Timing coordination among UWB transmissions is further described in U.S. Pat. No. 6,492,904, titled: “Method and System for Coordinating Timing Among Ultrawideband Transmissions,” issued Dec. 10, 2002 to Richards. Security systems utilizing timing are further described in U.S. Pat. No. 6,614,384, titled: “System and Method for Detecting an Intruder Using Impulse Radio Technology,” issued Sep. 2, 2003 to Hall et al. and U.S. Pat. No. 6,177,903, titled: “System and Method for Intrusion Detection Using a Time Domain Radar Array,” issued Jan. 23, 2001 to Fullerton et al. Object position location is further explained in U.S. Pat. No. 6,300,903, titled: “System and Method for Person or Object Position Location Utilizing Impulse Radio,” issued Oct. 9, 2001, to Richards et al. Position determination is further explained in U.S. Pat. No. 6,133,876, titled: “System and Method for Position Determination by Impulse Radio,” issued Oct. 17, 2000 to Fullerton et al. Functional control based on position information is further described in U.S. patent application Ser. No. 09/511,991, titled “System and Method for Information Assimilation and Functionality Control Based on Positioning Information Obtained by Impulse Radio Techniques,” filed Feb. 24, 2000 by Taylor et al. Delay coding techniques are further described in U.S. patent application Ser. No. 09/878,923, titled: “System and Method for Applying Delay Codes to Pulse Train Signals,” filed Jun. 13, 2001 by Roberts and U.S. Pat. No. 6,878,730 titled “Method and apparatus for applying codes having pre-defined properties,” issued Sep. 7, 2004 to Richards et al. The above listed U.S. patents and U.S. patent applications are hereby incorporated herein by reference in their entirety.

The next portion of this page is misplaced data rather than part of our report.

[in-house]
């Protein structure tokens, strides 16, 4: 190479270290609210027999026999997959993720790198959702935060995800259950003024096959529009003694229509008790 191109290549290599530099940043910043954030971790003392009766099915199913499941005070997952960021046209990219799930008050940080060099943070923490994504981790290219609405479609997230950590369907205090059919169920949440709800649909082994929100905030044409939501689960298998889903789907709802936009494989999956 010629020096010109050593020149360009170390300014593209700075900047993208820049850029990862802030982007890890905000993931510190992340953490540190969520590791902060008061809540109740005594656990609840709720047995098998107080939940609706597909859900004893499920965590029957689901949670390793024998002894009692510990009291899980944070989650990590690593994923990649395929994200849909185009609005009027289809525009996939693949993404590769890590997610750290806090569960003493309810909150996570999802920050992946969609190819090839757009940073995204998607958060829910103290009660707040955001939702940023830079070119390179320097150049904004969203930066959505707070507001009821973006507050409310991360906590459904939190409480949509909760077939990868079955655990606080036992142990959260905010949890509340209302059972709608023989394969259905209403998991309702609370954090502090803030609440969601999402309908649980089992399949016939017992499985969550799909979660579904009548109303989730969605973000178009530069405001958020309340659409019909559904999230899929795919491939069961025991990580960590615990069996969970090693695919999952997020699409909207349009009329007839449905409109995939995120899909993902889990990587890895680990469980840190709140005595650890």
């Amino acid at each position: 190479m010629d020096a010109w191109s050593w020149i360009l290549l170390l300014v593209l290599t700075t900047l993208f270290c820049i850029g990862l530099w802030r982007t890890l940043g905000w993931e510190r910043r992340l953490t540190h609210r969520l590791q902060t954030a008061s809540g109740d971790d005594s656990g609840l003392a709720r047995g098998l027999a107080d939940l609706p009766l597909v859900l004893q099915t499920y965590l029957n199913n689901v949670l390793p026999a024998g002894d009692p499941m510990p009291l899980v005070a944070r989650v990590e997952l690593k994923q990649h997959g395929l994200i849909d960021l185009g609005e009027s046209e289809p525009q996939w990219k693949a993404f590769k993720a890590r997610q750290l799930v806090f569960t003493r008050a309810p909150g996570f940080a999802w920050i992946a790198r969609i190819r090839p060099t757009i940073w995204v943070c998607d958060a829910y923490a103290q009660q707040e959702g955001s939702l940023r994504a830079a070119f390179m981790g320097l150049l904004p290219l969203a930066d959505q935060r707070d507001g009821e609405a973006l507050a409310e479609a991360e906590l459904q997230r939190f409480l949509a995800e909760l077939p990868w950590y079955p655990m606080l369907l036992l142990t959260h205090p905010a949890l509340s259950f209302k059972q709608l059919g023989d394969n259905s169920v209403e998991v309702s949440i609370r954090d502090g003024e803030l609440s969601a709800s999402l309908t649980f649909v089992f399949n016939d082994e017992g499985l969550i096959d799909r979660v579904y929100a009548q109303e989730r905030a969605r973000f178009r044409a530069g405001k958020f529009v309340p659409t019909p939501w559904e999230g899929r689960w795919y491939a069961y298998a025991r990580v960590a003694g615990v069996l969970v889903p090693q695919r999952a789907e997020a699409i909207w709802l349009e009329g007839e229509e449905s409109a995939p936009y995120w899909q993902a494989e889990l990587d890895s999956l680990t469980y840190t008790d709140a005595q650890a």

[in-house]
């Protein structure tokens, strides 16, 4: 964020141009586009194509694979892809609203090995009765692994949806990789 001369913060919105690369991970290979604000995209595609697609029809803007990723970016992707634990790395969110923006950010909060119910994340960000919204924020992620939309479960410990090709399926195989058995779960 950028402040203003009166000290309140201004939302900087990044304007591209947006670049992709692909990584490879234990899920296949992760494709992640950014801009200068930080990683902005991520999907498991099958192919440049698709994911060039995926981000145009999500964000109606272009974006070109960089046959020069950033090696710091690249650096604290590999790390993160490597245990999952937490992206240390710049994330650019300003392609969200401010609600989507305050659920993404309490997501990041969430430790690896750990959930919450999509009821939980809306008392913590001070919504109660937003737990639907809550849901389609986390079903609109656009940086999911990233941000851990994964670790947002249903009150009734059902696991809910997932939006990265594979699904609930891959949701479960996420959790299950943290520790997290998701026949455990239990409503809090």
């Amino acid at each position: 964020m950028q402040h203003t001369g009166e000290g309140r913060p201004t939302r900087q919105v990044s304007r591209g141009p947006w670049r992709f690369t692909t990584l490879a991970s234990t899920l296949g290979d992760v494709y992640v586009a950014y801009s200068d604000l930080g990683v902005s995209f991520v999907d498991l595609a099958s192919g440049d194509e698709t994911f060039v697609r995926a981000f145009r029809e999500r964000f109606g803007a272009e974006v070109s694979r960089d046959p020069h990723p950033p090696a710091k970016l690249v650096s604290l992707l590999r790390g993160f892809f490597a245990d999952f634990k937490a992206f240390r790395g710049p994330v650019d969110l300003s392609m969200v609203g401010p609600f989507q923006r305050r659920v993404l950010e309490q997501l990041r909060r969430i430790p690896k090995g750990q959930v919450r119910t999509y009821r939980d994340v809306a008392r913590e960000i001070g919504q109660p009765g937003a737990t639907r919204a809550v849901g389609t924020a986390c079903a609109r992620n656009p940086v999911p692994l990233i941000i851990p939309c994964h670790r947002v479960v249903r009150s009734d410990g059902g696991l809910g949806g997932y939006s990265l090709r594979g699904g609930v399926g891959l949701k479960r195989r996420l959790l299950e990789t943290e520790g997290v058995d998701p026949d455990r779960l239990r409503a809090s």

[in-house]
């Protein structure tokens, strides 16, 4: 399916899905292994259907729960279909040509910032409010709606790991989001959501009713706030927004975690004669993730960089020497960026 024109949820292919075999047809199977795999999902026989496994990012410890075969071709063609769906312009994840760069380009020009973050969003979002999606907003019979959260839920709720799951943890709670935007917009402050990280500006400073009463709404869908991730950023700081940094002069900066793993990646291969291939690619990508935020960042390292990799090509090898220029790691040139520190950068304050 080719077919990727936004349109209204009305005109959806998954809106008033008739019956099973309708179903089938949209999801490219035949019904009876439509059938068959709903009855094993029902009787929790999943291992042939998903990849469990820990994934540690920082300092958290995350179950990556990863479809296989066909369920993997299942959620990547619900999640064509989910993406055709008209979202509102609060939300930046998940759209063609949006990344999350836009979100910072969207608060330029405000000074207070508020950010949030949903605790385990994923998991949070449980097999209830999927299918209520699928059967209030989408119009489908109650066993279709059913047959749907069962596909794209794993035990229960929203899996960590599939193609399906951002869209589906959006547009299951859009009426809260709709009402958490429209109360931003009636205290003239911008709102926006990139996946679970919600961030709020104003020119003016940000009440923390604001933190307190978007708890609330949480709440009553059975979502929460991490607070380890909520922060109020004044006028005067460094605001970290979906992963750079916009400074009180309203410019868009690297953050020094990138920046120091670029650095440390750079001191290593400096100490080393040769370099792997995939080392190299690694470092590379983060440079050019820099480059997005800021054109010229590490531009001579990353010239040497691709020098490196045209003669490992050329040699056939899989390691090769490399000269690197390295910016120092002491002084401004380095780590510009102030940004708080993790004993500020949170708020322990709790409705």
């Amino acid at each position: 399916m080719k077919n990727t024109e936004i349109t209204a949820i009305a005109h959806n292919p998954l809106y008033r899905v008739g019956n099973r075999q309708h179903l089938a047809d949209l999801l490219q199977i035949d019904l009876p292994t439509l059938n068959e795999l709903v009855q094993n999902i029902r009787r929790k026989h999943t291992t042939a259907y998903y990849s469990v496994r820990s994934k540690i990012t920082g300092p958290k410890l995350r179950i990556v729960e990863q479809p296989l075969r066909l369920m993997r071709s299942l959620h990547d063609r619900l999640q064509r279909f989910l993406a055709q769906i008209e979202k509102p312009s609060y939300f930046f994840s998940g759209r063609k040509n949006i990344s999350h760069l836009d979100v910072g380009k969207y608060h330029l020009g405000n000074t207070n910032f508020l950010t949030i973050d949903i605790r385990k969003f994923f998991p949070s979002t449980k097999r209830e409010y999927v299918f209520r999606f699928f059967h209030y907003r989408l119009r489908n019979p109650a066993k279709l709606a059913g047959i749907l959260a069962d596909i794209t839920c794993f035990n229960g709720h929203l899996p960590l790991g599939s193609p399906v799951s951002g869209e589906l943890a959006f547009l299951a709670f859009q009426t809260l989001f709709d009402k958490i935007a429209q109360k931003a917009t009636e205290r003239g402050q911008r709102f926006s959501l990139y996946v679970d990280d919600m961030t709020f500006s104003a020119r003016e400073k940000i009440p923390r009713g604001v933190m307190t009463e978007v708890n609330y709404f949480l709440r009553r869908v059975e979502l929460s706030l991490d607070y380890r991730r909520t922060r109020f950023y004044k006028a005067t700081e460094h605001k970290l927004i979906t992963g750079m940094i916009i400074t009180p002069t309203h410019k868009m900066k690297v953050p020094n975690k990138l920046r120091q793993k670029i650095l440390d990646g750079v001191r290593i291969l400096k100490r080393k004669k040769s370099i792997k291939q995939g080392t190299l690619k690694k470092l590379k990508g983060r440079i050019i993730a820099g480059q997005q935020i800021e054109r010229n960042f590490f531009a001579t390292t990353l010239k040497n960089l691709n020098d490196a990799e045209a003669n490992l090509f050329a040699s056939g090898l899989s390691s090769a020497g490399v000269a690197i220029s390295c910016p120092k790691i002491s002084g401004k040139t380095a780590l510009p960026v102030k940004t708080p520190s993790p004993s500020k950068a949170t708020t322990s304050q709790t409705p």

Distance measurement is further described in U.S. Pat. No. 6,133,876 Titled: “System and Method for Position Determination By Impulse Radio,” issued Oct. 17, 2000 to Fullerton et al, and U.S. Pat. No. 6,295,019 Titled: “System and Method for Distance Measurement by Inphase and Quadrature Signals in a Radio System” issued Sep. 25, 2001 to Richards et al.

Full duplex communications is further described in U.S. Pat. No. 5,687,169, titled “Full Duplex Ultrawide-Band Communication System and Method,” issued Nov. 11, 1997 to Fullerton. Precision timing generators are further described in U.S. Pat. No. 6,304,623 titled “Precision Timing Generator System and Method,” issued Oct. 16, 2001 to Richards et al., and U.S. Pat. No. 6,577,691 titled “Precision timing generator apparatus and associated methods,” issued Jun. 10, 2003 to Richards et al.

Acquisition is further described in U.S. Pat. No. 6,556,621 titled “System for Fast Lock and Acquisition of Ultra-Wideband Signals,” issued Apr. 29, 2003 to Richards et al.

All of the above mentioned U.S. patents and patent applications are hereby incorporated herein by reference in their entirety.

Distance Measurement